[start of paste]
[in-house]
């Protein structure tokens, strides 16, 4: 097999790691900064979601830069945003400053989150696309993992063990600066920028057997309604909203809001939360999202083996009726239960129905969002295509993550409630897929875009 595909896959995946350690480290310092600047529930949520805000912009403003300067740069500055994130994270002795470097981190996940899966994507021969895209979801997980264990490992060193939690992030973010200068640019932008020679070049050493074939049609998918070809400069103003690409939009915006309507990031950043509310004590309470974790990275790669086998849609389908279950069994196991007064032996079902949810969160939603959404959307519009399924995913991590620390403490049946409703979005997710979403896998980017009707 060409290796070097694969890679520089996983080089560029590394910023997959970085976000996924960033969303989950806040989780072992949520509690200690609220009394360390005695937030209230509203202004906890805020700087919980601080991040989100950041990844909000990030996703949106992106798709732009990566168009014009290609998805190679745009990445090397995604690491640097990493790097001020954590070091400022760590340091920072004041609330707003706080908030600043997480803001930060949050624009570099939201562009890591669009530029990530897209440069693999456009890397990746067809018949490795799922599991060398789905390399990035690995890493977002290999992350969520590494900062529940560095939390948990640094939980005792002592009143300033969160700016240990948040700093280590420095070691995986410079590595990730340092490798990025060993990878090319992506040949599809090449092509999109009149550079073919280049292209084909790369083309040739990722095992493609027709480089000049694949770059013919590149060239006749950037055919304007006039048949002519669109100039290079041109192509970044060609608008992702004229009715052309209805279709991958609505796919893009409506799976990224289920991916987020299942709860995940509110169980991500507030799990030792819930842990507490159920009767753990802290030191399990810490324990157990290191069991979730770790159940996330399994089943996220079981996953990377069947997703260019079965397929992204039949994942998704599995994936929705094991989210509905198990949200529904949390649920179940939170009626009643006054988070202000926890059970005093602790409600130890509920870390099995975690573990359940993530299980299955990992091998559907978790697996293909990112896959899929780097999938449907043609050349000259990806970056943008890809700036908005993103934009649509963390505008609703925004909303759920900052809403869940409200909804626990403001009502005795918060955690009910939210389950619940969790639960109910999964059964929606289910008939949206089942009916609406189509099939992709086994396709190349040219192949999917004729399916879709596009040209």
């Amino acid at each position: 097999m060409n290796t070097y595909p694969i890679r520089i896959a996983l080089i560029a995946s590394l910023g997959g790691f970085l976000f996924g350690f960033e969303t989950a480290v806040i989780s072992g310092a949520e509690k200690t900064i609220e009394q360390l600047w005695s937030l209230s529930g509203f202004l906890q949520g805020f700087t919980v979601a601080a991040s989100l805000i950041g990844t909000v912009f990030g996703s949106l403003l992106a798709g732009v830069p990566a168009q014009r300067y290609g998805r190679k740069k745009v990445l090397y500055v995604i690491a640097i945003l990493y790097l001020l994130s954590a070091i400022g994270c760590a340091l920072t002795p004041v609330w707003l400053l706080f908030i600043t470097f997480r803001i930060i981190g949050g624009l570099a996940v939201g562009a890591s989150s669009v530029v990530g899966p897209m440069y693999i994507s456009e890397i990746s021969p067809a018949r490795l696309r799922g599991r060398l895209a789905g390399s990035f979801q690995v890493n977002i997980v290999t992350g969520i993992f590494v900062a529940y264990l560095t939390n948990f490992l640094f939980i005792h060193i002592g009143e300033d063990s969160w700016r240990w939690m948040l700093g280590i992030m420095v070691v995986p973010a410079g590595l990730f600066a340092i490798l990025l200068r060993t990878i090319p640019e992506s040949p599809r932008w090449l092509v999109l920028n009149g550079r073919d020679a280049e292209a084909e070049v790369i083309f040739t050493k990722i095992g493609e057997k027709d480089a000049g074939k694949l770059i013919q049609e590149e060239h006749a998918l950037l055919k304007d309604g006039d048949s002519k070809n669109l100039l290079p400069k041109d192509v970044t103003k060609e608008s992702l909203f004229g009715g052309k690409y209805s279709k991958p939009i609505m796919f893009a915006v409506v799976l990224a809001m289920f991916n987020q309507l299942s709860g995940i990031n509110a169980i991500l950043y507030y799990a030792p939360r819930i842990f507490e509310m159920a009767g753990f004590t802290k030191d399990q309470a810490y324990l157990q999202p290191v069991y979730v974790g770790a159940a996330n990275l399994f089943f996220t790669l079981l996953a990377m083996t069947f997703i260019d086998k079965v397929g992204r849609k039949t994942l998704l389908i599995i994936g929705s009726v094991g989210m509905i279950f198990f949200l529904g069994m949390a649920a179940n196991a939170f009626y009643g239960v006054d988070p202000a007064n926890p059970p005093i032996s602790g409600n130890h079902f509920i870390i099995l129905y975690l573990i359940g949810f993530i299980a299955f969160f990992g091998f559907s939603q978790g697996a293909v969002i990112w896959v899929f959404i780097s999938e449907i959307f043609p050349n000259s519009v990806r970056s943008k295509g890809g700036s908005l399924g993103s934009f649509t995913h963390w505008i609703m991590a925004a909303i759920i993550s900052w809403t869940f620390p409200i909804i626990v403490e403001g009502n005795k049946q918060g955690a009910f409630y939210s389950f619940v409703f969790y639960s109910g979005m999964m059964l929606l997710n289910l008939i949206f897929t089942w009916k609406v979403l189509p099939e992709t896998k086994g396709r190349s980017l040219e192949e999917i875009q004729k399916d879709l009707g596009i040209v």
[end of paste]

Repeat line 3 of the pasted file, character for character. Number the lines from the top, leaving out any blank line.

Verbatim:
């Amino acid at each position: 097999m060409n290796t070097y595909p694969i890679r520089i896959a996983l080089i560029a995946s590394l910023g997959g790691f970085l976000f996924g350690f960033e969303t989950a480290v806040i989780s072992g310092a949520e509690k200690t900064i609220e009394q360390l600047w005695s937030l209230s529930g509203f202004l906890q949520g805020f700087t919980v979601a601080a991040s989100l805000i950041g990844t909000v912009f990030g996703s949106l403003l992106a798709g732009v830069p990566a168009q014009r300067y290609g998805r190679k740069k745009v990445l090397y500055v995604i690491a640097i945003l990493y790097l001020l994130s954590a070091i400022g994270c760590a340091l920072t002795p004041v609330w707003l400053l706080f908030i600043t470097f997480r803001i930060i981190g949050g624009l570099a996940v939201g562009a890591s989150s669009v530029v990530g899966p897209m440069y693999i994507s456009e890397i990746s021969p067809a018949r490795l696309r799922g599991r060398l895209a789905g390399s990035f979801q690995v890493n977002i997980v290999t992350g969520i993992f590494v900062a529940y264990l560095t939390n948990f490992l640094f939980i005792h060193i002592g009143e300033d063990s969160w700016r240990w939690m948040l700093g280590i992030m420095v070691v995986p973010a410079g590595l990730f600066a340092i490798l990025l200068r060993t990878i090319p640019e992506s040949p599809r932008w090449l092509v999109l920028n009149g550079r073919d020679a280049e292209a084909e070049v790369i083309f040739t050493k990722i095992g493609e057997k027709d480089a000049g074939k694949l770059i013919q049609e590149e060239h006749a998918l950037l055919k304007d309604g006039d048949s002519k070809n669109l100039l290079p400069k041109d192509v970044t103003k060609e608008s992702l909203f004229g009715g052309k690409y209805s279709k991958p939009i609505m796919f893009a915006v409506v799976l990224a809001m289920f991916n987020q309507l299942s709860g995940i990031n509110a169980i991500l950043y507030y799990a030792p939360r819930i842990f507490e509310m159920a009767g753990f004590t802290k030191d399990q309470a810490y324990l157990q999202p290191v069991y979730v974790g770790a159940a996330n990275l399994f089943f996220t790669l079981l996953a990377m083996t069947f997703i260019d086998k079965v397929g992204r849609k039949t994942l998704l389908i599995i994936g929705s009726v094991g989210m509905i279950f198990f949200l529904g069994m949390a649920a179940n196991a939170f009626y009643g239960v006054d988070p202000a007064n926890p059970p005093i032996s602790g409600n130890h079902f509920i870390i099995l129905y975690l573990i359940g949810f993530i299980a299955f969160f990992g091998f559907s939603q978790g697996a293909v969002i990112w896959v899929f959404i780097s999938e449907i959307f043609p050349n000259s519009v990806r970056s943008k295509g890809g700036s908005l399924g993103s934009f649509t995913h963390w505008i609703m991590a925004a909303i759920i993550s900052w809403t869940f620390p409200i909804i626990v403490e403001g009502n005795k049946q918060g955690a009910f409630y939210s389950f619940v409703f969790y639960s109910g979005m999964m059964l929606l997710n289910l008939i949206f897929t089942w009916k609406v979403l189509p099939e992709t896998k086994g396709r190349s980017l040219e192949e999917i875009q004729k399916d879709l009707g596009i040209v």